Archive for the Photo of the Day Category

Bush Warriors Wildlife Photography Workshop A Fresh Start

Posted in Photo of the Day, Wildlife Photography Workshop with tags , , , , , , , , , , , , , , , , , , , , , , on June 17, 2011 by photoafrica

Hi everybody!

With a lot of very exciting developments in the pipeline at both Bush Warriors and Photo-Africa things have been hectically busy but it is good to be back!

One of the new, and very exciting, new parts of Photo-Africa is a weekly video chat where we look at wildlife photography and pretty much anything to do with this wonderful past time.

These videos are a great way to keep widening our online community and includes:

  • Wildlife photography tips
  • Lightroom Tutorials
  • Discussion on photography
  • Random thoughts related to wildlife and photography

I am very happy to say that after chatting with Dori, we will be sharing the Weekly Chats, which are posted every Friday, on the Bush Warriors website.

I look forward to hearing from you so please feel free to contact me with any questions or thoughts you might have on wildlife photography.
Below is the latest chat, divided into two parts, and then a list of all the previous chats we have done!
Hope you enjoy.
These chats are a great way to share information and in future we will be including a conservation section as well.
If you have any questions or comments please don’t hesitate to contact me!
If you have any interesting wildlife or nature conservation links please feel free to send them through so that we can share them
Gerry van der Walt
Bush Warriors Wildlife Photography Workshop
is brought to you  by:

Bush Warriors Photography & iLCP: Celebrating the International Year of Forests with Amy Gulick

Posted in iLCP: Bringin Conservation Into Focus, Photo of the Day, Uncategorized with tags , , , , , , , , , , , , , , , , , , , , , , , , , , , , , , , , , , , , , , , , , , , , , , , , , , , on April 20, 2011 by ilcpcommunications

Being a conservation photographer is more than just tripping the camera shutter. The real work begins after the pictures are made. What defines an iLCP photographer is a commitment to using powerful images for conservation. A shining example of this commitment is iLCP Fellow Amy Gulick. She takes the time to step out from behind the camera and put her images in front of those who can make a difference.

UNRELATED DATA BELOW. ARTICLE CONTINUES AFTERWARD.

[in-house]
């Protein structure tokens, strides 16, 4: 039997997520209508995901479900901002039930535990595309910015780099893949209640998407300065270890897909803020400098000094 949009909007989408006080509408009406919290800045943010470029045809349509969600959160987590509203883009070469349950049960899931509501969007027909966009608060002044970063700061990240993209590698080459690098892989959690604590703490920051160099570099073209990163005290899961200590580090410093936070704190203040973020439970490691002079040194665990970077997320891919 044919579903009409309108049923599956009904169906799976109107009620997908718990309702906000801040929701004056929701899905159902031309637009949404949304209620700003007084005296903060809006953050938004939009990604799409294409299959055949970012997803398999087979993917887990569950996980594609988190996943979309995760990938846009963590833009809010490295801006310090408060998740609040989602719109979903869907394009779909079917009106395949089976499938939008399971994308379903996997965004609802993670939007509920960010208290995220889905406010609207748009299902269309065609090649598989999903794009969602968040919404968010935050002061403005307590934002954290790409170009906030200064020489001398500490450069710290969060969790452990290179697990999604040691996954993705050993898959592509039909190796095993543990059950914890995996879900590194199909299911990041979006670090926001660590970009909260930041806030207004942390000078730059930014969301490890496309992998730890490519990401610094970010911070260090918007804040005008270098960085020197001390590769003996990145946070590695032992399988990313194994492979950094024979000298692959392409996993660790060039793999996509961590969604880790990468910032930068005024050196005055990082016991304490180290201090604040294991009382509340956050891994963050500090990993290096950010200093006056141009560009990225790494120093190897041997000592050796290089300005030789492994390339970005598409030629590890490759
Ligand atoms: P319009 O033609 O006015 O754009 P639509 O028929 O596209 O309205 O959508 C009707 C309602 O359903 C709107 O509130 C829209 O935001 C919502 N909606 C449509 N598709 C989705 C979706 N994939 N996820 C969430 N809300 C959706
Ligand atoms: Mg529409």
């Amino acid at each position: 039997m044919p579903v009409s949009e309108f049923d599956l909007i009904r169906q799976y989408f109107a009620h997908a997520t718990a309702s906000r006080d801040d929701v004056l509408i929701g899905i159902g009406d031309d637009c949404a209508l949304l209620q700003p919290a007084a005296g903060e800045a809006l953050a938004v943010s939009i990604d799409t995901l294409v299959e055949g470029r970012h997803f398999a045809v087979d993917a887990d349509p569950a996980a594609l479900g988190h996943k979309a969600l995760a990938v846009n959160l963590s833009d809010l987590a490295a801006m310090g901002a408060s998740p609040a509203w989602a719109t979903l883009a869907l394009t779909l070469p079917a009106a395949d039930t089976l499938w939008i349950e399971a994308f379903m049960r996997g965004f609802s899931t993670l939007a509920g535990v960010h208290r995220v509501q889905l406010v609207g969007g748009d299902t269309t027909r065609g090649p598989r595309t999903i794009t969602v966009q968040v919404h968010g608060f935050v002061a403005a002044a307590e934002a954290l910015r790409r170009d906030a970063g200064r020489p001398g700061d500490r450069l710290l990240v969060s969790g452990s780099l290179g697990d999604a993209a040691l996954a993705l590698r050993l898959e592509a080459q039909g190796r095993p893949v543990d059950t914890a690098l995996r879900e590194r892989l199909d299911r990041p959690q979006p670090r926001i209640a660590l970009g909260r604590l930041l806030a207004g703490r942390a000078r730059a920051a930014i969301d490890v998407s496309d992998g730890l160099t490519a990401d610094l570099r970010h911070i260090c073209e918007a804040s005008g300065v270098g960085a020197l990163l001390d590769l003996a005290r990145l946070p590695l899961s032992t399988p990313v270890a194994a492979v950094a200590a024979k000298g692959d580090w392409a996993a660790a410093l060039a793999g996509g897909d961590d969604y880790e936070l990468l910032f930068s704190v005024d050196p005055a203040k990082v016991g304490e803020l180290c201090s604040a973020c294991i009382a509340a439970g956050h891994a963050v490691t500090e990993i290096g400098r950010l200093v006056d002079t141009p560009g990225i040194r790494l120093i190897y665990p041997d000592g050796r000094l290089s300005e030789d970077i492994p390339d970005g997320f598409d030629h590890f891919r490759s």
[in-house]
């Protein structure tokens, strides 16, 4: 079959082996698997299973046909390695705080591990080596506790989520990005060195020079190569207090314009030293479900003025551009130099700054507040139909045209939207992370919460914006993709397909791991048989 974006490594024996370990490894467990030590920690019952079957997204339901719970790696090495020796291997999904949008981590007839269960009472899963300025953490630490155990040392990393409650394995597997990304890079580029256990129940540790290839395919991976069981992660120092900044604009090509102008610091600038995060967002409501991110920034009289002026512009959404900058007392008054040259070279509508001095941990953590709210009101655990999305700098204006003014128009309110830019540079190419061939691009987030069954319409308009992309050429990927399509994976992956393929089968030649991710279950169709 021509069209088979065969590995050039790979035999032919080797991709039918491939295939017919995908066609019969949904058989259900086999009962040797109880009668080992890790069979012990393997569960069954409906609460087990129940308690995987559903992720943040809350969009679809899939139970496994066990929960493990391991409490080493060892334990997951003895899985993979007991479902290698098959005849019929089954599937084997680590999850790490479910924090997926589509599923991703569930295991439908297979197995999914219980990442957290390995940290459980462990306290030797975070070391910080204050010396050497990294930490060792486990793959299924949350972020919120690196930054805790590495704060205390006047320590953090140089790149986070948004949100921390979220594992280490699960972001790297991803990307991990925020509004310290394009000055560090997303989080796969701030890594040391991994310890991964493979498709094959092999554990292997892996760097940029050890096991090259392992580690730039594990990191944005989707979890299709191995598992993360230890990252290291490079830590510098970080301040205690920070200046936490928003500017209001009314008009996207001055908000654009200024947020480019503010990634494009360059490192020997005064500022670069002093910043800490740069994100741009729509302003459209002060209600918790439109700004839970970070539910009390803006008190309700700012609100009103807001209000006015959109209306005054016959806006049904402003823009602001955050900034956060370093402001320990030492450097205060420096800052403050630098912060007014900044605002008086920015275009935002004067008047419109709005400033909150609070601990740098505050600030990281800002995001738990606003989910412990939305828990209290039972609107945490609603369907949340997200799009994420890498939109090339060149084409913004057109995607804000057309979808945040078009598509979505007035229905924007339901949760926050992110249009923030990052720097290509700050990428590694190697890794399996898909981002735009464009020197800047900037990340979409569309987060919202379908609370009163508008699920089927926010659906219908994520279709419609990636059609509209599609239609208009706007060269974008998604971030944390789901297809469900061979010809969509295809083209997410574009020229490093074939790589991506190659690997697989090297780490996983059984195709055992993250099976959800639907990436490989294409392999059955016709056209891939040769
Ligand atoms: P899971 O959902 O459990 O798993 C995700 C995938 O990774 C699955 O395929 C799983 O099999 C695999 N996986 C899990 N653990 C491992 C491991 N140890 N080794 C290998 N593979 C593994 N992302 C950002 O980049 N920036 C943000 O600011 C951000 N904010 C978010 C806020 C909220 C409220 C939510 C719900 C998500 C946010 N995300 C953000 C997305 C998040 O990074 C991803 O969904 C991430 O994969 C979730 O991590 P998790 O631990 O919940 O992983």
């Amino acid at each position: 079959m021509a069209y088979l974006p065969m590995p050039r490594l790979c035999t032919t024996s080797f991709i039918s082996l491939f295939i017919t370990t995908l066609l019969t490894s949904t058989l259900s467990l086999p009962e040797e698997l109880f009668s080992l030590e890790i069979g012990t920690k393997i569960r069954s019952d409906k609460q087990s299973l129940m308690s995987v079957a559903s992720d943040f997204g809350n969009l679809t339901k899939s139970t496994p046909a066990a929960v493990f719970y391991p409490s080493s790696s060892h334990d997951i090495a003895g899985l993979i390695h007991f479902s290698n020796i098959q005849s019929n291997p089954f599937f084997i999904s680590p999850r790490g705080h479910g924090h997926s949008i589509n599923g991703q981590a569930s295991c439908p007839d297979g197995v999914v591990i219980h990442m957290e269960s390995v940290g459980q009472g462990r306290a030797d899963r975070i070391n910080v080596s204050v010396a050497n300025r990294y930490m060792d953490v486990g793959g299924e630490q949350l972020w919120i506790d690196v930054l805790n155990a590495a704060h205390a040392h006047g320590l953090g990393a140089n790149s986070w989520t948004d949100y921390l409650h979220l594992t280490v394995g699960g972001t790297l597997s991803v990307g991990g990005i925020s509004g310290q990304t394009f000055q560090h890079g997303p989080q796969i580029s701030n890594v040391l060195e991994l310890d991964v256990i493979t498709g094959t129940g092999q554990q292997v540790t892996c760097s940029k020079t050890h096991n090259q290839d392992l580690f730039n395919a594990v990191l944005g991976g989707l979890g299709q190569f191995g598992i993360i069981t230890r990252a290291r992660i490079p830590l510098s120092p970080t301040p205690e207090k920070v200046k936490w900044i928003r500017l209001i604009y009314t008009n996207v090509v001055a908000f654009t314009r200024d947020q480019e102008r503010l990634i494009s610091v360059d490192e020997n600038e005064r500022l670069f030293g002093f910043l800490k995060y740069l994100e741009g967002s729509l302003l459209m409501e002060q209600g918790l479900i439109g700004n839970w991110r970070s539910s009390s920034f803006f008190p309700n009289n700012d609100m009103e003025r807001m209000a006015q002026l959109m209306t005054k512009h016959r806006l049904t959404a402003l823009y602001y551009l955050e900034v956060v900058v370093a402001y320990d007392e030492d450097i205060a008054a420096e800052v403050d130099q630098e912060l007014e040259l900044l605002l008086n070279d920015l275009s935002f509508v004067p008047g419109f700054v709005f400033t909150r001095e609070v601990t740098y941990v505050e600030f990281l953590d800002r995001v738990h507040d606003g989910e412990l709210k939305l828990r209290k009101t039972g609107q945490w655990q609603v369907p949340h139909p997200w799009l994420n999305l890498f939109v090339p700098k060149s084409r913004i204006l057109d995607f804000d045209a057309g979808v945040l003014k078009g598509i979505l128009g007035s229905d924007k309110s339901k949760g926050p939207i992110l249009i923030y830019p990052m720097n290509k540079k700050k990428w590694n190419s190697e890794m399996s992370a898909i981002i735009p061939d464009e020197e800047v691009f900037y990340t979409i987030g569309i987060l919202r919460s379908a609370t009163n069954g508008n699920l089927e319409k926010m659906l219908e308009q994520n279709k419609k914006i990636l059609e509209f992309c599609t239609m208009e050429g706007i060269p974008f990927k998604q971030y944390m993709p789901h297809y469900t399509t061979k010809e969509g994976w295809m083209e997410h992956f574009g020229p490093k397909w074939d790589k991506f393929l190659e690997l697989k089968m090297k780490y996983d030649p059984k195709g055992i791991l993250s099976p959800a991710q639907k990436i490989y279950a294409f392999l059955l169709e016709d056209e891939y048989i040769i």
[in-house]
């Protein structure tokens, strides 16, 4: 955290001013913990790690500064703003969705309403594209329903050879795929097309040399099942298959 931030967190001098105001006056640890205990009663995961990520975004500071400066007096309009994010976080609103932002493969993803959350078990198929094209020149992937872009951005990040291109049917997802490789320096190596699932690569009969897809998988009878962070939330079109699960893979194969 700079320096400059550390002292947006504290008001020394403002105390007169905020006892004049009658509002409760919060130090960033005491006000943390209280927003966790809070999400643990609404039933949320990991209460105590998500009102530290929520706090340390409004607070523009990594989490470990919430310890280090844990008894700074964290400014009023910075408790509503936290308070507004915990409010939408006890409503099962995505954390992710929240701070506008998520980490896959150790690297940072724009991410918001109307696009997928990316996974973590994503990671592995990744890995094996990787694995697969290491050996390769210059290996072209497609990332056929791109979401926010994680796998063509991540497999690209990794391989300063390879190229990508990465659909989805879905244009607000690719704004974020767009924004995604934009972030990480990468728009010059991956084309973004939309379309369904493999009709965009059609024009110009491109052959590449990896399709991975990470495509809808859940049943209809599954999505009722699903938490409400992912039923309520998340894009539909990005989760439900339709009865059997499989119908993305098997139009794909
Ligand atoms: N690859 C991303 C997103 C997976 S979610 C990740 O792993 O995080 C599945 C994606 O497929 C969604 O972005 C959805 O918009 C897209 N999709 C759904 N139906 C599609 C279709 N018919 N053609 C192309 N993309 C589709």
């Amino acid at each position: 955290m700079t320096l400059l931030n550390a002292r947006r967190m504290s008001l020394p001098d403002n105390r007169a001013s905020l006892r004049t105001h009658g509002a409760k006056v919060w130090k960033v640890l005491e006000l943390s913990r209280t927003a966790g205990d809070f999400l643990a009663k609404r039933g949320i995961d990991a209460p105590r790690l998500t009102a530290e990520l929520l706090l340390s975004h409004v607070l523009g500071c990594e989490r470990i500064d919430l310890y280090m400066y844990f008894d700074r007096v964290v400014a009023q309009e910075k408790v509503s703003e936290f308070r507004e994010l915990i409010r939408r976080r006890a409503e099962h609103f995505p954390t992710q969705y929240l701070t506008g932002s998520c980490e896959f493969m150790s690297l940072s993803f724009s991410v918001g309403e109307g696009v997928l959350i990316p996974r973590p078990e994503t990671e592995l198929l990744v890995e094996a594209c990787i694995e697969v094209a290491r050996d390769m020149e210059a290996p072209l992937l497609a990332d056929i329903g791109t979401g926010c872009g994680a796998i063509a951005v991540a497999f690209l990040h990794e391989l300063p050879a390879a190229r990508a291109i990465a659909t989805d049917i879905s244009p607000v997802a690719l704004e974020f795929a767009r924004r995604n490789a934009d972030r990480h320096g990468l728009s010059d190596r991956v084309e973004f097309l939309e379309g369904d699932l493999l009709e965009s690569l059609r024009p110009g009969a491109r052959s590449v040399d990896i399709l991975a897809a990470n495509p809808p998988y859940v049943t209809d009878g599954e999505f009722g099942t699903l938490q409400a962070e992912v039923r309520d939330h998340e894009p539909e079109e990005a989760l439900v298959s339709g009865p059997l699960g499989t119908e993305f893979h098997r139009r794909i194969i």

2011 is the International Year of Forests as designated by the U.N. General Assembly — perfect timing to showcase Amy’s work on the Tongass National Forest of Alaska and call attention to one of the most magnificent forests on Earth.

Continue reading

Bush Warriors Wildlife Photography Workshop: Don’t Be Afraid to Push Your ISO

Posted in Photo of the Day, Wildlife Photography Workshop with tags , , , , , , , , , , , , , , , , , , , , , , , , , , , , , , , , , , , , , , , , on January 29, 2011 by photoafrica

Hi everybody,

I’m back from an absolutely amazing trip to the Kgalagadi Transfrontier Park.  The Kgalagadi is an arid park situated in the northwestern parts of South Africa and extends into both Botswana and Namibia.  There is a lot of space, sand, and silence, and makes for one of the most special and unique wildlife and nature destinations I have ever visited.  One thing that makes it special is the fact that there is no cellular signal or internet, which is why I could not do a post last week.  Hey, we all need a break every now and then.  This is where we stayed.

Image © Gerry van der Walt 2011

Beautiful hey?  Anyway, I’m back and apart from a huge amount of new images I also had a lot of time to think about and reassess my own way of approaching wildlife photography.  You see, too many if us fall into a rut and keep on producing the same type of images again and again.  Others of us get so caught up in the technical side of the craft that we end up producing technically superb, but cold and lifeless images.  In the coming week, we will be looking at many of these pitfalls and how you can make sure you keep on growing as a wildlife photographer, but for today I wanted to have a look at ISO.

ISO, as you know, refers to your cameras light gathering ability.  A low ISO, such as 200, means that your camera is not as sensitive to light and you need good, strong light on your subject to create quality images.  This is where a lot of people get stuck, but more on that in a second.  A high ISO, such as 1600, means that your camera is a lot more sensitive to light and that you can shoot in lower light conditions but then there is an increase in digital noise, or grain, in your images.

For quite some time, many people have avoided shooting at high ISO settings like the plague!  The thought of having even a small amount of noise in your image is just completely unacceptable!  Or is it?

With higher ISO settings comes faster shutter speed.  This is because the higher ISO allows the camera’s sensor to capture a lot more light.  A faster shutter speed, in wildlife photography, means you freeze more of the movement and you get sharper images.